Is there any reason that the circuit I have drawn in this photo would not work for managing my battery charging? The battery would be monitored by splitting the voltage and connecting to an analogue pin. When the voltage reading indicates that the battery is fully charged, an arduino pin would be made to write High to the base of the PNP transistor stopping the flow from the panel to the battery. Am I making sense in this diagram? This would appear to be a super simple way to manage charging. Thank you for the help!
Here is some more info on the robot! His name is Colin the Security Robot (per HHG2G). As of now he avoids obstacles with the help of a servo-mounted ping sensor. The body was a H2 hummer (with treads for some reason?) rc car from stop and shop. As you can see in the video the solar panels have not been installed yet. When encountering an obstacle directly ahead of it, Colin lifts up the car roof in surprise. This roof is where the panels will be mounted with some photoresistors for solar tracking.
More specifics: Two full rotation servos drive the tracks. One standard parallax servo rotates the head. One rc servo from spektrum moves the roof. The spektrum servo seems to use more power than other brands and I had to power it separately using the original 4 AA battery compartment on the car. I plan on getting another parallax servo, or maybe futaba from sparkfun. Hopefully this will eliminate the need for separate battery power and simplify the solar charging setup.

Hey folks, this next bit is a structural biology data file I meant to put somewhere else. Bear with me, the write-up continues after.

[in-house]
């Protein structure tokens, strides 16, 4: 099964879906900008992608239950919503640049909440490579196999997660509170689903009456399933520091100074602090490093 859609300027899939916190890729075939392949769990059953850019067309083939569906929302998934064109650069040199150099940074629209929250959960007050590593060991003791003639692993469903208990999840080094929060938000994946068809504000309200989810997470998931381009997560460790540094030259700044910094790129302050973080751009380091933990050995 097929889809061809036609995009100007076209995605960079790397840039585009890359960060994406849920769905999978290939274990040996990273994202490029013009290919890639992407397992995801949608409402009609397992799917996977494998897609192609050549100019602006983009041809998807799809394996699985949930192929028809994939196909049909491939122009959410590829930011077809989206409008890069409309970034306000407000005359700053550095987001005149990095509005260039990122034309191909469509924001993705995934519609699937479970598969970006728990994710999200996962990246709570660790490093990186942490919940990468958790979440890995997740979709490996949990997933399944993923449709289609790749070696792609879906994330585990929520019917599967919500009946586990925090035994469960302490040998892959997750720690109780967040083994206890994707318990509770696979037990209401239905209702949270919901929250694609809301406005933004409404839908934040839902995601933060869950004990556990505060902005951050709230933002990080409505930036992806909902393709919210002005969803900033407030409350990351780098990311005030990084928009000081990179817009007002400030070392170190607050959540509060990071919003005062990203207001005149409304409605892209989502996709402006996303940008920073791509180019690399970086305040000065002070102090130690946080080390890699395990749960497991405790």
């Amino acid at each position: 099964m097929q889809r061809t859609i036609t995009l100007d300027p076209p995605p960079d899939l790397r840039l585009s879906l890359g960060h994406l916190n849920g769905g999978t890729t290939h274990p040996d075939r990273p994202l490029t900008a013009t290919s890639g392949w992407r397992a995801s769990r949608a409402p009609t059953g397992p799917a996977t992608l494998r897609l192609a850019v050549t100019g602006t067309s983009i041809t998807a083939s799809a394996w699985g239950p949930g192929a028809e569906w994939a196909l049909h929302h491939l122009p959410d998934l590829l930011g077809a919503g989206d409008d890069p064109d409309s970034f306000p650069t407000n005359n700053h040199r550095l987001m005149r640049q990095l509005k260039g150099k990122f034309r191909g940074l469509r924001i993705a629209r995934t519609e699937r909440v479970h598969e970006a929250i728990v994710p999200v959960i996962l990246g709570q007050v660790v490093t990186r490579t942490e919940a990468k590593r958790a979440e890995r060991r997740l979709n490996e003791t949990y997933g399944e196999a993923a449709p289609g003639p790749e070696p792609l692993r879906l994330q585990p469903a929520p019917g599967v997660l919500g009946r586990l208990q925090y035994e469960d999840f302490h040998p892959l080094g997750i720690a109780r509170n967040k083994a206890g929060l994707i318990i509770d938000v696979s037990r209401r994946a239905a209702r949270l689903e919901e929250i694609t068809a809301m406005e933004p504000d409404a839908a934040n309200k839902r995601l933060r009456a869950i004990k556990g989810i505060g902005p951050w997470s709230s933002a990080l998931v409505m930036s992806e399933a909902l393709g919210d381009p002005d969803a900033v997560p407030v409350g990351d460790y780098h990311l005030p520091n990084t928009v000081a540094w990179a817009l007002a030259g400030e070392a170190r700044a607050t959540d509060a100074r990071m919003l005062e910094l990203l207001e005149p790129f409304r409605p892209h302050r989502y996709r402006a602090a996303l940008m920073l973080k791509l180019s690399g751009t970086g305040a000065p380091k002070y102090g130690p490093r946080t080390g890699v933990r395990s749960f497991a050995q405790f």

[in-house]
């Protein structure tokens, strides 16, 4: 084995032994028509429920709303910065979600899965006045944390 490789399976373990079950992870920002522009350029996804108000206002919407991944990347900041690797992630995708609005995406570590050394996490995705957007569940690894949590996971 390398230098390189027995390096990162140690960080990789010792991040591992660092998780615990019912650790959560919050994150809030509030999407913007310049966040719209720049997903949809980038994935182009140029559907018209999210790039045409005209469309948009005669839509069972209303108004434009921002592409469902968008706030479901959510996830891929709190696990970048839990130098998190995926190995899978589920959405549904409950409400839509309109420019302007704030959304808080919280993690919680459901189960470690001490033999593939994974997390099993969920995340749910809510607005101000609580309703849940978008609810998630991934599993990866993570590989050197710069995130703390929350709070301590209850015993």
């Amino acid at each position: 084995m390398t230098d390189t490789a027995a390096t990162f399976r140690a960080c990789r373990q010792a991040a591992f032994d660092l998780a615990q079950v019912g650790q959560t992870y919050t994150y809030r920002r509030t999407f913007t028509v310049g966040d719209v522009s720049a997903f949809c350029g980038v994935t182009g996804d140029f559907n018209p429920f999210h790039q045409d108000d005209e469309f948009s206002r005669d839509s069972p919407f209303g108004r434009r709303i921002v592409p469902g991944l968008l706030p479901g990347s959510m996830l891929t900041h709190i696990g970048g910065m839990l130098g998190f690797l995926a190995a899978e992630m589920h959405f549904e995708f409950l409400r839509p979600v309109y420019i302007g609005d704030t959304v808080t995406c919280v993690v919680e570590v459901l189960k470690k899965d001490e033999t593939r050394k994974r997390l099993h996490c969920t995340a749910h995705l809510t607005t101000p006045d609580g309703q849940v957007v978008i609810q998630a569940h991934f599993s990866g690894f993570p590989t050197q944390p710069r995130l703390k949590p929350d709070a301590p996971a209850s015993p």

The board is mounted inside an altoids tin and protected by another tin with a duct tape hinge for easy access.
The ping module is set in a mini breadboard and protected by a carved up deodorant stick cap covered in duct tape.
Hello. I am building my first robot which is a solar rover and need some pointers for controlling the charging circuit. I have a 9.6V Nicad battery pack powering the arduino and a 12 volt panel. I know I need a blocking diode on the panel to stop power leaking out the panel. I also know how to split the voltage of either the panel or the battery so as to monitor it. What i can't figure out is how to use that information to protect my battery from over-charging. i thought maybe i could use a pin out to disconnect the panel when the battery is fully charged, but i don't know how to do this. I've looked through the forums and haven't found specific info on this. Thanks in advance for the advice!